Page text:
With Russia set to host the Winter Olympics in Sochi in five months, this summit is THE place for other leaders to pressure Putin to open up his country and himself to criticism, opposition and public debate.
Activists want pressure against Russia's gay propaganda law, a law banning adoptions by Americans, and legal cases targeting Putin opponents. The Russian leader, for his part, wants global recognition, and revenue, from these games.
Also on HuffPost:
April 29, 2011
United States slaps sanctions on Syria's intelligence agency and two relatives of President Bashar al-Assad, in Washington's first concrete steps in response to a crackdown on anti-government protests inspired by the "Arab Spring." <em>Pro-Syrian regime protesters gather during a protest against sanctions, in Damascus, Syria, on Friday Dec. 2, 2011. (AP Photo/Bassem Tellawi)</em>
Aug. 18, 2011
For the first time, Obama calls for Assad to step down, saying: "For the sake of the Syrian people, the time has come for President Assad to step aside." Britain, France and Germany also call for Assad to go. <em>U.S. President Barack Obama leaves the Oval Office as he walks to Marine One prior to departing from the South Lawn of the White House in Washington, DC, on August 18, 2011. Obama led a chorus of calls by world leaders for Syria's president to step down, as the United Nations warned his regime could be guilty of crimes against humanity. (SAUL LOEB/AFP/Getty Images)</em>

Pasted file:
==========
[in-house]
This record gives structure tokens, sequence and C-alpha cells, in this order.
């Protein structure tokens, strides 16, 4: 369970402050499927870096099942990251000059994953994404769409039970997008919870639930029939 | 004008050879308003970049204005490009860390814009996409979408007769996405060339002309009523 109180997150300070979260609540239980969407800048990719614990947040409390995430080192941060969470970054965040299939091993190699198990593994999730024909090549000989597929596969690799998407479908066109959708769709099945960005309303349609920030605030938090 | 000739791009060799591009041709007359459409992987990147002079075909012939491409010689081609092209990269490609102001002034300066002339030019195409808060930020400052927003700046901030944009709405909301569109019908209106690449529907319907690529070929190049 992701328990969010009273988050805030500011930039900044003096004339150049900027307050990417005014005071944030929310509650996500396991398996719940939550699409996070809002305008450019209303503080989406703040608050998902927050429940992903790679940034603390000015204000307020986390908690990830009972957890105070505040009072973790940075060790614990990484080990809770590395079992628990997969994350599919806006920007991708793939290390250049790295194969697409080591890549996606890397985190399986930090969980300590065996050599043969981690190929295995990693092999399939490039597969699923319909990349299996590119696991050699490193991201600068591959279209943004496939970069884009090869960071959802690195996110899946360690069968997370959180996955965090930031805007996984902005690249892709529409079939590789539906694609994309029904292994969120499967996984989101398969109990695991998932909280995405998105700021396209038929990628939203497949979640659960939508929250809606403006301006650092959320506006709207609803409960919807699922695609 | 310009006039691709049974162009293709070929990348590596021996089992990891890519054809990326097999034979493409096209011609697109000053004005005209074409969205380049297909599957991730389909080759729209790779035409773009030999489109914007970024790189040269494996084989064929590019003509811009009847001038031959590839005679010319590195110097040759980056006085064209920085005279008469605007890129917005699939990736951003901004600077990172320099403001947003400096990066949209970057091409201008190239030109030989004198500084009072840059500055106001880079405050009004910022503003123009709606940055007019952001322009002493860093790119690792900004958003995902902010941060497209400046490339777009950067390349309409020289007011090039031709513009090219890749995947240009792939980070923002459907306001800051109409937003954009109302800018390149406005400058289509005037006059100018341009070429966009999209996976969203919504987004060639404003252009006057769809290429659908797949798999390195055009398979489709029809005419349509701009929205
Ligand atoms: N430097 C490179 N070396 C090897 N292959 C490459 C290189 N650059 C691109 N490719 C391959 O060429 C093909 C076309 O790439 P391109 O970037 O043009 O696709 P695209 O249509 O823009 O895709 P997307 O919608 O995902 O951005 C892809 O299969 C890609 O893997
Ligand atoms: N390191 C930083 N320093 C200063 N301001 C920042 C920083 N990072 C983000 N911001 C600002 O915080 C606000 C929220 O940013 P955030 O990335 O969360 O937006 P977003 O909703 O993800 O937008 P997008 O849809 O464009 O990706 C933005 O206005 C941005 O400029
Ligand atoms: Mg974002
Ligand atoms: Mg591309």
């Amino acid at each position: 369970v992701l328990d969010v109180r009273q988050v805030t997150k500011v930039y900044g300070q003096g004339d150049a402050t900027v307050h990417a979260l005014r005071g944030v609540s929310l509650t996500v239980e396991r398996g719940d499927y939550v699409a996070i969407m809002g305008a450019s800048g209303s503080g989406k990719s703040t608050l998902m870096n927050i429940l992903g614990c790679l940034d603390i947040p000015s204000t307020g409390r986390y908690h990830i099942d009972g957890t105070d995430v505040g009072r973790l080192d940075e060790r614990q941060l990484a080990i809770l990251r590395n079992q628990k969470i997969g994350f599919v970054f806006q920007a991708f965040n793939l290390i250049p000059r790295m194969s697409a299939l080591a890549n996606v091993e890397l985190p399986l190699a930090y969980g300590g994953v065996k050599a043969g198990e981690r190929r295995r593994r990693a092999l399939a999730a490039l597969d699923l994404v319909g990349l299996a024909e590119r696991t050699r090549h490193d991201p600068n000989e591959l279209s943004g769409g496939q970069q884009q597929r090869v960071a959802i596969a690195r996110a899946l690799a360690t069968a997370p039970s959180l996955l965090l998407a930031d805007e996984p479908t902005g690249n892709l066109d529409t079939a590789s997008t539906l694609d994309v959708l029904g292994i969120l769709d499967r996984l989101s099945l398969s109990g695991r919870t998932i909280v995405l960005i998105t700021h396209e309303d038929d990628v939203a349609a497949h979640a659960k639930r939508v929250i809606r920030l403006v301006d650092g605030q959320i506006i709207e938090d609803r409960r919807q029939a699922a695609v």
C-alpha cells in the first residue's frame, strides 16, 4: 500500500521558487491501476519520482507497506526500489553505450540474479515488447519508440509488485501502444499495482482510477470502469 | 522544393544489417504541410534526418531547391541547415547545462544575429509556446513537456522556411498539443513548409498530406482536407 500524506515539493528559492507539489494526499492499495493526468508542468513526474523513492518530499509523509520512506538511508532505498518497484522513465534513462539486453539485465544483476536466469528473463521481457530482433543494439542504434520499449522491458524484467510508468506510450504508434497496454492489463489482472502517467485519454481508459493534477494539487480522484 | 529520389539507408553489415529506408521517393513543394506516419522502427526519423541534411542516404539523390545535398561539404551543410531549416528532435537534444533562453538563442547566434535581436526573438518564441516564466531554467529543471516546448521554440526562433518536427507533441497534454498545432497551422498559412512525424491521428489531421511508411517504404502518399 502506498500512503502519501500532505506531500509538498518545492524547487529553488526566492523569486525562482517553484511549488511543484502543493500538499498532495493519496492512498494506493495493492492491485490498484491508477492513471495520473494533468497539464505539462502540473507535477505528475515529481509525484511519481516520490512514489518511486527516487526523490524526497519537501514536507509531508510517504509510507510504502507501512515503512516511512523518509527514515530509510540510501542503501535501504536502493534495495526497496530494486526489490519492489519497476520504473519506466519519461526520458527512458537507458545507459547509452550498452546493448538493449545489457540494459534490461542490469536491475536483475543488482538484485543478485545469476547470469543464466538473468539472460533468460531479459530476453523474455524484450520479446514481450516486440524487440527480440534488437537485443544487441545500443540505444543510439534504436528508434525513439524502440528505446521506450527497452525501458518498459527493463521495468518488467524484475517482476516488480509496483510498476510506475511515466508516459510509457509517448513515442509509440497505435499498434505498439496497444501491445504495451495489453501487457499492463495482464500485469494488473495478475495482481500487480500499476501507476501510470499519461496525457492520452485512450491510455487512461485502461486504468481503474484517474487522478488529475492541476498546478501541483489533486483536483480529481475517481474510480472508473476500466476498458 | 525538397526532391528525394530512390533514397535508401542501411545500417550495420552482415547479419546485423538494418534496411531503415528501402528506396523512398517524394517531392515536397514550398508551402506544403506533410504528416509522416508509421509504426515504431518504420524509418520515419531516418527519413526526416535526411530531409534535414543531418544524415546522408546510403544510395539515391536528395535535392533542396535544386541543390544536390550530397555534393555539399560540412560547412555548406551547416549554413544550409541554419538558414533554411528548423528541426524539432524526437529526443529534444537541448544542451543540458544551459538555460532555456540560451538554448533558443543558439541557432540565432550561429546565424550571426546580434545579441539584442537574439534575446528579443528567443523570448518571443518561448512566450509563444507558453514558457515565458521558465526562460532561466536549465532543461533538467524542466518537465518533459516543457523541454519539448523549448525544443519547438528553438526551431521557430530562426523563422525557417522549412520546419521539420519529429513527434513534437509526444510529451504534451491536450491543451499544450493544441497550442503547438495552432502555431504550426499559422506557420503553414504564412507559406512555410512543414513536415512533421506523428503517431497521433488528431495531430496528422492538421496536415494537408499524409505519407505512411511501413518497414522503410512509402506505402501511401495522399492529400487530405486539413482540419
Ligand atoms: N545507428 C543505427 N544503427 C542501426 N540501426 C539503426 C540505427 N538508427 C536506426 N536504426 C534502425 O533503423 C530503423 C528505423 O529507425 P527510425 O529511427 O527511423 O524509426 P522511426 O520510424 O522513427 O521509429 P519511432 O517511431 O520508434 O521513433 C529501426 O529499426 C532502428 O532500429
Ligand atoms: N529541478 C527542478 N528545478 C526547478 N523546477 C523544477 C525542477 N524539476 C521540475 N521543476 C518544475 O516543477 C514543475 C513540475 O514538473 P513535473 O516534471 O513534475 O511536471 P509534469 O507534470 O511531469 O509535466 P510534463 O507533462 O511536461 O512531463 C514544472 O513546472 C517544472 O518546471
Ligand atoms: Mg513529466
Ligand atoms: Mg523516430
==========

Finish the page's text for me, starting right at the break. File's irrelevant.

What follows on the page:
July 19, 2012
U.S. Ambassador to the United Nations Susan Rice calls the Russian and Chinese vetoes of a U.N. Security Council resolution on Syria "dangerous and deplorable." <em>Syria's UN Ambassador Bashar Ja'afari, left, thanks a member of the Chinese UN delegation as China's UN Ambassador Li Baodong, second from right, and Russia's UN Ambassador Vitaly Churkin look on, after a Security Council meeting on the situation in Syria at the United Nations in New York, Thursday, July 19, 2012. Russia and China vetoed a United Nations resolution to impose non-military sanctions on Syria. (AP Photo/Kathy Willens)</em>